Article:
- Passive lateral rotation is the most painful and has the most limited movement.

- Scapulo-humeral abduction is painful and the second most limited.

- Passive medial rotation is painful and the least limited.

Treatment Choices
Self-Treatment
Time alone will usually heal clients' ills if they are patient enough to wait out the 9-12 months it may take for this condition to resolve. During the healing period, it is important to keep the shoulder mobile by performing various gentle exercises and stretches daily.

Following are client instructions for three exercises I recommend.

Hang and circle. Lean over and let the arms hang down (Images 5 and 6). Make a small circular motion with the affected arm or both arms, within the pain-free range of motion. Continue for a few minutes. Later, as the shoulder heals, hold a light weight while doing the motion. Start with 1 pound and work up to 3-5 pounds--whatever amount of weight you can hold without discomfort.

Lateral rotation. Stand inside a doorway, facing the doorframe (Images 7, 8, and 9). Bend the elbow of the affected arm to 90 degrees, and anchor your hand on the doorframe. Now turn your body so that the arm rotates laterally, going as far as you can without pain. A little pulling sensation is OK. Then turn your body back to the starting position, and repeat the motion 10-15 times.

Crawl up the wall. Standing in front of a wall, use your fingers to crawl your arm up the wall. Keep going until you begin to feel some pulling, but stop before you feel any pain. Bring the arm down, and then repeat 5-10 times.

Have the client perform each of these exercises three times per day.

Corticosteroid Injections
Injections of a high-quality corticosteroid will often halt the pain cycle. This treatment is most effective when combined with the stretching techniques described in the following section. Two or three injections may be required to do the job.

Assisted Stretching and Resisted Stretching
These techniques must be performed by a knowledgeable therapist. If the stretching is coupled with injections, it can be done at any phase of the injury. If not, in order to be effective, treatment must begin early in the first (freezing) phase, within a few weeks after the onset of the injury, or in the third (thawing) phase. Three to five weeks of stretching in either phase will often stop the pain cycle.

Overhead adhesions stretch. With the client lying supine, stand to the person's side and place one hand on the upper abdomen/lower chest to prevent the back from arching (Image 10). Place your other hand at the elbow and gently lift the affected arm to a vertical position. From there, slowly stretch the shoulder joint toward passive elevation until you meet resistance, then add a pound of pressure and hold for 30-60 seconds. Bring the arm back down to allow the client to rest for a moment, and then repeat. Repeat 5-6 times.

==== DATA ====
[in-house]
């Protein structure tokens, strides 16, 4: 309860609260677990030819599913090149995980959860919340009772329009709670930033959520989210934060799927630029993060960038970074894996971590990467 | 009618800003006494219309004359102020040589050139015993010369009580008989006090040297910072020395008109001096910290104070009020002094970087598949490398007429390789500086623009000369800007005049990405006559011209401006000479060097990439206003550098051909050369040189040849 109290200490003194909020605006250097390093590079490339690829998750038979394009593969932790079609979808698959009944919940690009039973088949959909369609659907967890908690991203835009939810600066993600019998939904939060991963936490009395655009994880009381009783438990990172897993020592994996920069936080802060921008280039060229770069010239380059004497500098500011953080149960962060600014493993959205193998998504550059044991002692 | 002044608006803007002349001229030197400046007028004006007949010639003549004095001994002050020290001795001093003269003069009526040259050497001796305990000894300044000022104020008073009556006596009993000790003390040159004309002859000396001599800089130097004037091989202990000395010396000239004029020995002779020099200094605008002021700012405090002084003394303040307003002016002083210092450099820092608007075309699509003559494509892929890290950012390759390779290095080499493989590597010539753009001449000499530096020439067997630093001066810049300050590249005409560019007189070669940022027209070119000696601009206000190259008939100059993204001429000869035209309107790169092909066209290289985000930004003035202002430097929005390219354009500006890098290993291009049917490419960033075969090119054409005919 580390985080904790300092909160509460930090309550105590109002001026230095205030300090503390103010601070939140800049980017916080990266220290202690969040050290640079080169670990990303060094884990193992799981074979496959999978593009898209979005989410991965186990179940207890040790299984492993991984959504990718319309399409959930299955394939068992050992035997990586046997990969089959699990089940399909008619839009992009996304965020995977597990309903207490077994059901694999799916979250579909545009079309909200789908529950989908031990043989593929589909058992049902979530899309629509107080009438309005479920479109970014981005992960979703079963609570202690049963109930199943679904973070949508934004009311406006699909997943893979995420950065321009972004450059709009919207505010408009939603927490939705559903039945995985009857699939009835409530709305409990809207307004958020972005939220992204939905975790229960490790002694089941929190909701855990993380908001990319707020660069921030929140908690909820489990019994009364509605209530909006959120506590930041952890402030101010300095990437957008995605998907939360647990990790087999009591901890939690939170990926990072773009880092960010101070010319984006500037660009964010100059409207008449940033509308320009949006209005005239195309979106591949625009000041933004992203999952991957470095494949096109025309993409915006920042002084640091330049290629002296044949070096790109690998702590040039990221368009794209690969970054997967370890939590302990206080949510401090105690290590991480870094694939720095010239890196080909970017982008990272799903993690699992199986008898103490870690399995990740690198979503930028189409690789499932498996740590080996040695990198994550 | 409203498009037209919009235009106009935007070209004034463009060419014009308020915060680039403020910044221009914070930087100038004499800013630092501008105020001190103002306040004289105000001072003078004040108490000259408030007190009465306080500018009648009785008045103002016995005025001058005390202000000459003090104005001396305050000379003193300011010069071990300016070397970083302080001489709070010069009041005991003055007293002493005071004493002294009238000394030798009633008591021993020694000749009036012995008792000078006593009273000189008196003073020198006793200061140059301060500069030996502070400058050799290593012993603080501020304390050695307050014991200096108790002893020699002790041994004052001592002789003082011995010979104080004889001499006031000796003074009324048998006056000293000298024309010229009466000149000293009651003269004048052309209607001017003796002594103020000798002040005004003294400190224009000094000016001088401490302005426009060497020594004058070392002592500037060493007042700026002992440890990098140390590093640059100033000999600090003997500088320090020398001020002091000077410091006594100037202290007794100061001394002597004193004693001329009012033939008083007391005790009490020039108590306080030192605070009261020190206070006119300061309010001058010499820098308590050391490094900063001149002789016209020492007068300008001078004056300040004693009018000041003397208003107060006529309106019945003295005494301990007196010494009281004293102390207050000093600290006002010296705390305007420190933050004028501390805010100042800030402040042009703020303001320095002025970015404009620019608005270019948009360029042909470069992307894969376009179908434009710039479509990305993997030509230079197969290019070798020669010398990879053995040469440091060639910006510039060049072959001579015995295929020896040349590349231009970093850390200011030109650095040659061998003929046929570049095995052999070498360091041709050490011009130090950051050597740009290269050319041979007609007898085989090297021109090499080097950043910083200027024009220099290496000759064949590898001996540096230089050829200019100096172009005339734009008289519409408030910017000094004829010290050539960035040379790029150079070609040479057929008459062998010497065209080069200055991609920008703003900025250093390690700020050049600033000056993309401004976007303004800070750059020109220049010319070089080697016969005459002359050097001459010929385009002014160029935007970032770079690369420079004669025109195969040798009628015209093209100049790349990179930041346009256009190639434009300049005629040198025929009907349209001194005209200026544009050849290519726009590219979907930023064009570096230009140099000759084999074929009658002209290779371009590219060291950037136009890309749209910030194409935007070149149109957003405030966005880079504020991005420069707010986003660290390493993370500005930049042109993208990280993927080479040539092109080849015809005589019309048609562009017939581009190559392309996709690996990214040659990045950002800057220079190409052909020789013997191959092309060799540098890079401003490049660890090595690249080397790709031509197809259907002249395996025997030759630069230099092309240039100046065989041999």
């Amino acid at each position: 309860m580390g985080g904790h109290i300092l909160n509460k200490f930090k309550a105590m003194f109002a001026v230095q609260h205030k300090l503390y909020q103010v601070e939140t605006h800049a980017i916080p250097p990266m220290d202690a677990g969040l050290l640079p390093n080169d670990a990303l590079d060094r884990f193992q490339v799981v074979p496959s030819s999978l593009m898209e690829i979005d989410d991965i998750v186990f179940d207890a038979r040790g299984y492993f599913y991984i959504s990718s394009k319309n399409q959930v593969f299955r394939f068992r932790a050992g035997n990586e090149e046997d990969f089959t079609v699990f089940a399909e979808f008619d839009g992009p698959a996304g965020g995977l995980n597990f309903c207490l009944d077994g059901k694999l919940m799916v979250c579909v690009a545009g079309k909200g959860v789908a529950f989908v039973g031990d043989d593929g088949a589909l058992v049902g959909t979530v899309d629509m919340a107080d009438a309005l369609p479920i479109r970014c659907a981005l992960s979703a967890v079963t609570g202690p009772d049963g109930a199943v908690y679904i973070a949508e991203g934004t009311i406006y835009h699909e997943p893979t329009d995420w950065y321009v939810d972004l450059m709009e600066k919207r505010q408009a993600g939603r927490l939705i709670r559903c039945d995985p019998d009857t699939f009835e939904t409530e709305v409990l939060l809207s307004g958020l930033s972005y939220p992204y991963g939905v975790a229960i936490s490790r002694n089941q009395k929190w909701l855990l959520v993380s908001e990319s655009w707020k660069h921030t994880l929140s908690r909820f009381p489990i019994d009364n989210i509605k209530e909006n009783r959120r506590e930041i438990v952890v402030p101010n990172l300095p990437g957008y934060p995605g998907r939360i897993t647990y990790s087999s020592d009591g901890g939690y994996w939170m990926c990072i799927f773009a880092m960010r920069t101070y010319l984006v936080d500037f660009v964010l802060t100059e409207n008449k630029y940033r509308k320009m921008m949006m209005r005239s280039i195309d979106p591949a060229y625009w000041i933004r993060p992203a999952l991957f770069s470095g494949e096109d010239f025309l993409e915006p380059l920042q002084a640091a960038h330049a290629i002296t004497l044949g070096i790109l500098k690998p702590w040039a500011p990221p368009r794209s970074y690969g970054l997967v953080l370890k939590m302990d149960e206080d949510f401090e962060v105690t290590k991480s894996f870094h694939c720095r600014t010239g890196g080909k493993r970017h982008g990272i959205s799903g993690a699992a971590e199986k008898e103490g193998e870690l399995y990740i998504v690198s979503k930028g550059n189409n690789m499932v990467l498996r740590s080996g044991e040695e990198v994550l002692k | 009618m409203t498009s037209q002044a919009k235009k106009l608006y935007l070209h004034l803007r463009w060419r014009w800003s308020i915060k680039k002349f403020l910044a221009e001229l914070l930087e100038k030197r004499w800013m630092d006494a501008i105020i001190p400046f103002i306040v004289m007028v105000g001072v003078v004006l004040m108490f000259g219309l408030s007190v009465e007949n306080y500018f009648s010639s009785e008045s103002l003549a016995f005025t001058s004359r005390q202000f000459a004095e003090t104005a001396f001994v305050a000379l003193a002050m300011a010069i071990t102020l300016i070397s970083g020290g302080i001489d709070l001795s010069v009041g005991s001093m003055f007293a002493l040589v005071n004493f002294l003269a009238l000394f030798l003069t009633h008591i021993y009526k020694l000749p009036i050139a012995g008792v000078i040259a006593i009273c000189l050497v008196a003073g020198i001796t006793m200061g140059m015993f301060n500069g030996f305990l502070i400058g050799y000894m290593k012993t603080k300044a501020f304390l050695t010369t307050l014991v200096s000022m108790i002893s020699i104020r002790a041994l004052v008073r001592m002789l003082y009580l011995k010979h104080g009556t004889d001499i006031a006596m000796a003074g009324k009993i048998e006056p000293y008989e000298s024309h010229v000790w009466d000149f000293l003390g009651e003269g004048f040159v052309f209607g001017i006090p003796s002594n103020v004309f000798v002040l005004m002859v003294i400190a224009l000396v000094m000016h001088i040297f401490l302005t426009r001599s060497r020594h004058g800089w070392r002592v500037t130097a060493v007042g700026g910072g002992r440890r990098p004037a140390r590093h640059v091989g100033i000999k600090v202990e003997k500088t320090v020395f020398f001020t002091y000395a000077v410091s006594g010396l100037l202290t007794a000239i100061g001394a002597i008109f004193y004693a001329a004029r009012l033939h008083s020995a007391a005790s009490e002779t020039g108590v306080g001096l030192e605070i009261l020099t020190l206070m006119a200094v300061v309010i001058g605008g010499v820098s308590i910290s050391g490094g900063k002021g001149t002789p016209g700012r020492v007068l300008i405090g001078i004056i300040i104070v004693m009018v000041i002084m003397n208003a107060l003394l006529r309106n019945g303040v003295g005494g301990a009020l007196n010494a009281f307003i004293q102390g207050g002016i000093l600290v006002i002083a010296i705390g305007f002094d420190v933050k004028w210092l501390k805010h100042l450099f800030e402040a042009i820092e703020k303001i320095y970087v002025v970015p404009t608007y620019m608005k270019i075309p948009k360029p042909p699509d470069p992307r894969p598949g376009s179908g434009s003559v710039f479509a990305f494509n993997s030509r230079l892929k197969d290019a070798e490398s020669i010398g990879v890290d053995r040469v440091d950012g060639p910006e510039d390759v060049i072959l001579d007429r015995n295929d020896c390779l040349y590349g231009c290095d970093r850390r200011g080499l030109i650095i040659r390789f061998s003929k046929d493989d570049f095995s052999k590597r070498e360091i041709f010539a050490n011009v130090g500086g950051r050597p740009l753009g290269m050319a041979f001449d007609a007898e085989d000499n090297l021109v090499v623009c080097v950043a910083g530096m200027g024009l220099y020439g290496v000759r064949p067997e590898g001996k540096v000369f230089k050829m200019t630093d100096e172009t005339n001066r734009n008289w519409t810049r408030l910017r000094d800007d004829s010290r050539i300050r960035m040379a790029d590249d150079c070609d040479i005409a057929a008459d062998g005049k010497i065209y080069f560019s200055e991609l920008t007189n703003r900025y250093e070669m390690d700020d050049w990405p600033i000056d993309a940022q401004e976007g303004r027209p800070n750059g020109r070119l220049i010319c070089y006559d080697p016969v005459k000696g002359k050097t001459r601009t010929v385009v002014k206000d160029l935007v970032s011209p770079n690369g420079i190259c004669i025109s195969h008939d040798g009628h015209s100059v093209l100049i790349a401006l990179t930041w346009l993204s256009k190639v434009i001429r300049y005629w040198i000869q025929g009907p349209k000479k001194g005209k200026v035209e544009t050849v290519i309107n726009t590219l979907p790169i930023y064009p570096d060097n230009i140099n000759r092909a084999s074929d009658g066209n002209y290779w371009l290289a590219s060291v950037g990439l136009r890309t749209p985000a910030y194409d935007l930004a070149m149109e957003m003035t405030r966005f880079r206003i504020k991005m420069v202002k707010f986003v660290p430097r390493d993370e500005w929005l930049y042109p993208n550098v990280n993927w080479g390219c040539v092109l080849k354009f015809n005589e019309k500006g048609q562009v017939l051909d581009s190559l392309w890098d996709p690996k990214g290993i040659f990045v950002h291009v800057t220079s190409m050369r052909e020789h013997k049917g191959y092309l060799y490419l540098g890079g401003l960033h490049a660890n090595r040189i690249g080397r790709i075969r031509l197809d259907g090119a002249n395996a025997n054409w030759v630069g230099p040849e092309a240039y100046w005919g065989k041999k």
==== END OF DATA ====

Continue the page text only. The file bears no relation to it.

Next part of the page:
Overhead resistance stretch. Begin in the same position you used for the previous stretch. This time, you'll use the client's own resistance to help break the adhesions in the shoulder joint capsule (Images 11 and 12). Begin with the client's arm at an elevation that is relatively comfortable. Tell clients to push against you with 50 percent of their strength; then, after 8-10 seconds, tell them to let go. When they release, apply gentle pressure and move the joint a quarter-inch to a half-inch further into the stretch. Let the person rest a moment, and then begin again. Repeat this process for 3-5 minutes. Over time, the client will regain a normal range of motion, and the upper arm will lie flat on the table above the head.

Lateral rotation adhesions stretch. Again, have the client lie supine (Image 13). Use one hand to hold the upper arm next to the body, and use the other hand, placed on the person's wrist, to gently stretch the shoulder in lateral rotation. Exert a constant mild pressure to gently increase the rotation. Hold this position for 30-60 seconds. Repeat 2-3 times.

Lateral rotation resistance stretch. As in the previous stretch, use one hand to stabilize the upper arm next to the body and place your other hand on the wrist. Laterally rotate the shoulder to a relatively comfortable position (Image 14). Then ask clients to resist with medial rotation, using 50 percent of their strength, while you apply an equal and opposite pressure to prevent them from moving. Have them continue pushing for 8-10 seconds, and then release. When they let go, gently move the shoulder into slightly more lateral rotation, just a quarter-inch to a half-inch. Let the person rest for a moment, and then begin again. Continue for 2-3 minutes. The goal of this stretch is to bring the shoulder into full lateral rotation, with the lower arm at a 180-degree angle to the body.

Once you've performed each of these four stretches, continue repeating both resisted stretches, alternating between the two for an additional 15-20 minutes.

Conclusion
Once you understand what it takes to treat adhesive capsulitis effectively, helping clients with this condition can be extremely satisfying. I've worked with many people who've endured great frustration and hardship because of this injury. Often they've received other treatment that wasn't quite sufficient. For these clients, getting connected to the right combination of treatments is a tremendous relief, with the promise of decreasing healing time from 9-12 months to 4-6 weeks.

Ben E. Benjamin, PhD, holds a doctorate in education and sports medicine, and is founder of the Muscular Therapy Institute. He is the author of Listen to Your Pain (Penguin, 2007), Are You Tense? (Pantheon, 1978), and Exercise Without Injury (MTI, 1979), and coauthor of The Ethics of Touch (Sohnen-Moe Associates, 2003). He offers continuing education for massage therapists via webinars. He can be contacted at Ben@BenBenjamin.com.

Editor's note: Massage Bodywork is dedicated to educating readers within the scope of practice for massage therapy. Essential Skills is based on author Ben E. Benjamin's years of experience and education. The column is meant to add to readers' knowledge, not to dictate their treatment protocols.